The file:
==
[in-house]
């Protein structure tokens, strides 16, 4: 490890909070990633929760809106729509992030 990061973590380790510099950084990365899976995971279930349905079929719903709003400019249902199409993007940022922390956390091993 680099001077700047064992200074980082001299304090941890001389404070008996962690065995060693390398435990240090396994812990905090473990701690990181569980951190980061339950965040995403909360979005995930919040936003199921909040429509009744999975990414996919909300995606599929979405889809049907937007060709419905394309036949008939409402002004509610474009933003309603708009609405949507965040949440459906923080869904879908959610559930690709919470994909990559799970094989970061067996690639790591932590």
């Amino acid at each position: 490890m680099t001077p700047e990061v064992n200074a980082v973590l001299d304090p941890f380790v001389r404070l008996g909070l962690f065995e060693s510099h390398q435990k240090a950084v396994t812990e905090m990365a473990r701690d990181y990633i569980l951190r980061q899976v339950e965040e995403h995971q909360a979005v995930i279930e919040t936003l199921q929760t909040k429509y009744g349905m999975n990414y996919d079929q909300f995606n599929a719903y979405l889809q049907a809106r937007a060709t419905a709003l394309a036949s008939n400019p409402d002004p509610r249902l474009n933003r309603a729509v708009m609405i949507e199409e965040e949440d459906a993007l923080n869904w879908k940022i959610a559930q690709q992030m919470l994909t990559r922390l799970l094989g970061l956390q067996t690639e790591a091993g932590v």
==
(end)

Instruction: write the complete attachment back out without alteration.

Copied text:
[in-house]
């Protein structure tokens, strides 16, 4: 490890909070990633929760809106729509992030 990061973590380790510099950084990365899976995971279930349905079929719903709003400019249902199409993007940022922390956390091993 680099001077700047064992200074980082001299304090941890001389404070008996962690065995060693390398435990240090396994812990905090473990701690990181569980951190980061339950965040995403909360979005995930919040936003199921909040429509009744999975990414996919909300995606599929979405889809049907937007060709419905394309036949008939409402002004509610474009933003309603708009609405949507965040949440459906923080869904879908959610559930690709919470994909990559799970094989970061067996690639790591932590």
């Amino acid at each position: 490890m680099t001077p700047e990061v064992n200074a980082v973590l001299d304090p941890f380790v001389r404070l008996g909070l962690f065995e060693s510099h390398q435990k240090a950084v396994t812990e905090m990365a473990r701690d990181y990633i569980l951190r980061q899976v339950e965040e995403h995971q909360a979005v995930i279930e919040t936003l199921q929760t909040k429509y009744g349905m999975n990414y996919d079929q909300f995606n599929a719903y979405l889809q049907a809106r937007a060709t419905a709003l394309a036949s008939n400019p409402d002004p509610r249902l474009n933003r309603a729509v708009m609405i949507e199409e965040e949440d459906a993007l923080n869904w879908k940022i959610a559930q690709q992030m919470l994909t990559r922390l799970l094989g970061l956390q067996t690639e790591a091993g932590v």